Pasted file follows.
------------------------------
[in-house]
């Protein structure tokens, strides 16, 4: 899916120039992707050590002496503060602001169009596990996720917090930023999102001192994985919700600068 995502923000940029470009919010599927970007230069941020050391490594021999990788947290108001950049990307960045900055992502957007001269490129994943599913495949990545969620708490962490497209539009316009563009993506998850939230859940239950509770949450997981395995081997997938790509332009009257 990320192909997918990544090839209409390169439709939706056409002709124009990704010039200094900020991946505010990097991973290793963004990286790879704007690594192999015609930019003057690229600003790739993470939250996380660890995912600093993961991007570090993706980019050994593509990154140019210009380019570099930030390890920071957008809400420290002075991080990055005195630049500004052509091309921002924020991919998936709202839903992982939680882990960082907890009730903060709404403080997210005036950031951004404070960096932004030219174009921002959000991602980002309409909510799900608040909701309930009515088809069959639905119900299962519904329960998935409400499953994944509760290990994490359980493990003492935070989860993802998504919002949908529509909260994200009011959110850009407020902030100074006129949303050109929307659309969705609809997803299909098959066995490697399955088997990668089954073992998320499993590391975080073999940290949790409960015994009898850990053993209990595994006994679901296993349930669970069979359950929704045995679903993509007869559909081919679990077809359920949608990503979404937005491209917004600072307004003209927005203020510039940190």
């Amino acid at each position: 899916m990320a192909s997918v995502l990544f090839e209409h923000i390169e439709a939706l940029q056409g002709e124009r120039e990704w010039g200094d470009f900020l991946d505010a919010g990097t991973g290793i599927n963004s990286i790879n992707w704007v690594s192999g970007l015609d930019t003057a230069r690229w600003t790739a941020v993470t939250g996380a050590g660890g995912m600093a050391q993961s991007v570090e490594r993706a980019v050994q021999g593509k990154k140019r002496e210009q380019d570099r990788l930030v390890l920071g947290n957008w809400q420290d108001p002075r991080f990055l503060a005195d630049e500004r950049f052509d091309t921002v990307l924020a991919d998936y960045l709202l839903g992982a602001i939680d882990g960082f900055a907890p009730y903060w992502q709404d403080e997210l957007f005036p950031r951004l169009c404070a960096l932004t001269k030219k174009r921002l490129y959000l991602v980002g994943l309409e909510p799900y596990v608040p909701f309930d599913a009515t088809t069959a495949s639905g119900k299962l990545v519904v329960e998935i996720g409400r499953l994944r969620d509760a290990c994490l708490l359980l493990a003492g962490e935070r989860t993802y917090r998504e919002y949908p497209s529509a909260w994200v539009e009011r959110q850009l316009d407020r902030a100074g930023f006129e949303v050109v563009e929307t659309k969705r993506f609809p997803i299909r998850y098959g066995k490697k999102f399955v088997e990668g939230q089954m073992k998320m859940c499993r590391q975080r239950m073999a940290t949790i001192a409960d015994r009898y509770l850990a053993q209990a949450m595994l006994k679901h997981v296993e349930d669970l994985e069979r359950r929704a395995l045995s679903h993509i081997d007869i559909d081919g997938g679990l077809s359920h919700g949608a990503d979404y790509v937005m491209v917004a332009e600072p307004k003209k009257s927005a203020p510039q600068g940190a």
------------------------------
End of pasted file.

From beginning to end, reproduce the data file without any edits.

[in-house]
């Protein structure tokens, strides 16, 4: 899916120039992707050590002496503060602001169009596990996720917090930023999102001192994985919700600068 995502923000940029470009919010599927970007230069941020050391490594021999990788947290108001950049990307960045900055992502957007001269490129994943599913495949990545969620708490962490497209539009316009563009993506998850939230859940239950509770949450997981395995081997997938790509332009009257 990320192909997918990544090839209409390169439709939706056409002709124009990704010039200094900020991946505010990097991973290793963004990286790879704007690594192999015609930019003057690229600003790739993470939250996380660890995912600093993961991007570090993706980019050994593509990154140019210009380019570099930030390890920071957008809400420290002075991080990055005195630049500004052509091309921002924020991919998936709202839903992982939680882990960082907890009730903060709404403080997210005036950031951004404070960096932004030219174009921002959000991602980002309409909510799900608040909701309930009515088809069959639905119900299962519904329960998935409400499953994944509760290990994490359980493990003492935070989860993802998504919002949908529509909260994200009011959110850009407020902030100074006129949303050109929307659309969705609809997803299909098959066995490697399955088997990668089954073992998320499993590391975080073999940290949790409960015994009898850990053993209990595994006994679901296993349930669970069979359950929704045995679903993509007869559909081919679990077809359920949608990503979404937005491209917004600072307004003209927005203020510039940190």
């Amino acid at each position: 899916m990320a192909s997918v995502l990544f090839e209409h923000i390169e439709a939706l940029q056409g002709e124009r120039e990704w010039g200094d470009f900020l991946d505010a919010g990097t991973g290793i599927n963004s990286i790879n992707w704007v690594s192999g970007l015609d930019t003057a230069r690229w600003t790739a941020v993470t939250g996380a050590g660890g995912m600093a050391q993961s991007v570090e490594r993706a980019v050994q021999g593509k990154k140019r002496e210009q380019d570099r990788l930030v390890l920071g947290n957008w809400q420290d108001p002075r991080f990055l503060a005195d630049e500004r950049f052509d091309t921002v990307l924020a991919d998936y960045l709202l839903g992982a602001i939680d882990g960082f900055a907890p009730y903060w992502q709404d403080e997210l957007f005036p950031r951004l169009c404070a960096l932004t001269k030219k174009r921002l490129y959000l991602v980002g994943l309409e909510p799900y596990v608040p909701f309930d599913a009515t088809t069959a495949s639905g119900k299962l990545v519904v329960e998935i996720g409400r499953l994944r969620d509760a290990c994490l708490l359980l493990a003492g962490e935070r989860t993802y917090r998504e919002y949908p497209s529509a909260w994200v539009e009011r959110q850009l316009d407020r902030a100074g930023f006129e949303v050109v563009e929307t659309k969705r993506f609809p997803i299909r998850y098959g066995k490697k999102f399955v088997e990668g939230q089954m073992k998320m859940c499993r590391q975080r239950m073999a940290t949790i001192a409960d015994r009898y509770l850990a053993q209990a949450m595994l006994k679901h997981v296993e349930d669970l994985e069979r359950r929704a395995l045995s679903h993509i081997d007869i559909d081919g997938g679990l077809s359920h919700g949608a990503d979404y790509v937005m491209v917004a332009e600072p307004k003209k009257s927005a203020p510039q600068g940190a």